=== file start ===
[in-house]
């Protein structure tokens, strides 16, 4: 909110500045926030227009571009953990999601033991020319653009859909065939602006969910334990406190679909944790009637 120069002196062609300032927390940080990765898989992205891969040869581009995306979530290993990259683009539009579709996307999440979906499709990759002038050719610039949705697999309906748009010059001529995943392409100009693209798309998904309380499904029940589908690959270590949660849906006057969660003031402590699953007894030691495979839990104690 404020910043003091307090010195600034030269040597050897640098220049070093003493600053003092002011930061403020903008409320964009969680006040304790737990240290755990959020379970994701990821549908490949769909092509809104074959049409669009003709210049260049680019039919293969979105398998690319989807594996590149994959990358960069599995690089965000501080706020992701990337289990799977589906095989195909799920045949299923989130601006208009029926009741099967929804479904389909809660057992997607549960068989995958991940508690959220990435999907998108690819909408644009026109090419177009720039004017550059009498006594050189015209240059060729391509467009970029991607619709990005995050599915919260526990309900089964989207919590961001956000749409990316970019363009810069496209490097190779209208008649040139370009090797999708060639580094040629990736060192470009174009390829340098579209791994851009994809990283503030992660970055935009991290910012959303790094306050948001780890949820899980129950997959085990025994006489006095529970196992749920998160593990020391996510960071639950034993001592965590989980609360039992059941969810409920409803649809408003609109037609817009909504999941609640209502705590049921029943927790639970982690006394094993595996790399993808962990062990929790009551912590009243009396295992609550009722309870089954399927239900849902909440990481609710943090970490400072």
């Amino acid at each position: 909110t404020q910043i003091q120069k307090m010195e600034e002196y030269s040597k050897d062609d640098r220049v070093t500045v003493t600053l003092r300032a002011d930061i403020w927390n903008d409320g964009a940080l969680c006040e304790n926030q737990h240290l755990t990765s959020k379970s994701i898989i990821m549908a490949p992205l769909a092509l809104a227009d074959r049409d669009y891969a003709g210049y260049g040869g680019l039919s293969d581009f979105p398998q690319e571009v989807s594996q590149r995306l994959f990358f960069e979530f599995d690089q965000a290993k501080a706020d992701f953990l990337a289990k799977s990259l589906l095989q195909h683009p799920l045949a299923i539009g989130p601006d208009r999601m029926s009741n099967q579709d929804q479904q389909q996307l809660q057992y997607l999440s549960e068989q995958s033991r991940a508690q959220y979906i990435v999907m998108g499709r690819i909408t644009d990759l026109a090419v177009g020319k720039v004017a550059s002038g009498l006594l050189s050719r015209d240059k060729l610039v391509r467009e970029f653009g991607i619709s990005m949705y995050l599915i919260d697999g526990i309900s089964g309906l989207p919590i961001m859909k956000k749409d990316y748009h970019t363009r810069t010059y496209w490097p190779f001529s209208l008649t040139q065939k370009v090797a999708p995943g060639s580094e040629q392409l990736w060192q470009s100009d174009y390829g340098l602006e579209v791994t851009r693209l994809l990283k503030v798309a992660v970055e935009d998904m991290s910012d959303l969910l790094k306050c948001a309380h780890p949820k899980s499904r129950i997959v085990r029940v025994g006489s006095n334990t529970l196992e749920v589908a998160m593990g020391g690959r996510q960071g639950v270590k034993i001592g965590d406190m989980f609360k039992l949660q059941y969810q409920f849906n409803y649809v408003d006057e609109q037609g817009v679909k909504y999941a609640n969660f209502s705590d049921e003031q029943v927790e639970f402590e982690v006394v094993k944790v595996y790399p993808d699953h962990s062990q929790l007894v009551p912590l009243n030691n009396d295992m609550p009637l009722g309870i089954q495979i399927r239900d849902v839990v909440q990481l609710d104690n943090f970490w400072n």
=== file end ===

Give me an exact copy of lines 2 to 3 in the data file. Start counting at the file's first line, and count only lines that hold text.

């Protein structure tokens, strides 16, 4: 909110500045926030227009571009953990999601033991020319653009859909065939602006969910334990406190679909944790009637 120069002196062609300032927390940080990765898989992205891969040869581009995306979530290993990259683009539009579709996307999440979906499709990759002038050719610039949705697999309906748009010059001529995943392409100009693209798309998904309380499904029940589908690959270590949660849906006057969660003031402590699953007894030691495979839990104690 404020910043003091307090010195600034030269040597050897640098220049070093003493600053003092002011930061403020903008409320964009969680006040304790737990240290755990959020379970994701990821549908490949769909092509809104074959049409669009003709210049260049680019039919293969979105398998690319989807594996590149994959990358960069599995690089965000501080706020992701990337289990799977589906095989195909799920045949299923989130601006208009029926009741099967929804479904389909809660057992997607549960068989995958991940508690959220990435999907998108690819909408644009026109090419177009720039004017550059009498006594050189015209240059060729391509467009970029991607619709990005995050599915919260526990309900089964989207919590961001956000749409990316970019363009810069496209490097190779209208008649040139370009090797999708060639580094040629990736060192470009174009390829340098579209791994851009994809990283503030992660970055935009991290910012959303790094306050948001780890949820899980129950997959085990025994006489006095529970196992749920998160593990020391996510960071639950034993001592965590989980609360039992059941969810409920409803649809408003609109037609817009909504999941609640209502705590049921029943927790639970982690006394094993595996790399993808962990062990929790009551912590009243009396295992609550009722309870089954399927239900849902909440990481609710943090970490400072």
């Amino acid at each position: 909110t404020q910043i003091q120069k307090m010195e600034e002196y030269s040597k050897d062609d640098r220049v070093t500045v003493t600053l003092r300032a002011d930061i403020w927390n903008d409320g964009a940080l969680c006040e304790n926030q737990h240290l755990t990765s959020k379970s994701i898989i990821m549908a490949p992205l769909a092509l809104a227009d074959r049409d669009y891969a003709g210049y260049g040869g680019l039919s293969d581009f979105p398998q690319e571009v989807s594996q590149r995306l994959f990358f960069e979530f599995d690089q965000a290993k501080a706020d992701f953990l990337a289990k799977s990259l589906l095989q195909h683009p799920l045949a299923i539009g989130p601006d208009r999601m029926s009741n099967q579709d929804q479904q389909q996307l809660q057992y997607l999440s549960e068989q995958s033991r991940a508690q959220y979906i990435v999907m998108g499709r690819i909408t644009d990759l026109a090419v177009g020319k720039v004017a550059s002038g009498l006594l050189s050719r015209d240059k060729l610039v391509r467009e970029f653009g991607i619709s990005m949705y995050l599915i919260d697999g526990i309900s089964g309906l989207p919590i961001m859909k956000k749409d990316y748009h970019t363009r810069t010059y496209w490097p190779f001529s209208l008649t040139q065939k370009v090797a999708p995943g060639s580094e040629q392409l990736w060192q470009s100009d174009y390829g340098l602006e579209v791994t851009r693209l994809l990283k503030v798309a992660v970055e935009d998904m991290s910012d959303l969910l790094k306050c948001a309380h780890p949820k899980s499904r129950i997959v085990r029940v025994g006489s006095n334990t529970l196992e749920v589908a998160m593990g020391g690959r996510q960071g639950v270590k034993i001592g965590d406190m989980f609360k039992l949660q059941y969810q409920f849906n409803y649809v408003d006057e609109q037609g817009v679909k909504y999941a609640n969660f209502s705590d049921e003031q029943v927790e639970f402590e982690v006394v094993k944790v595996y790399p993808d699953h962990s062990q929790l007894v009551p912590l009243n030691n009396d295992m609550p009637l009722g309870i089954q495979i399927r239900d849902v839990v909440q990481l609710d104690n943090f970490w400072n």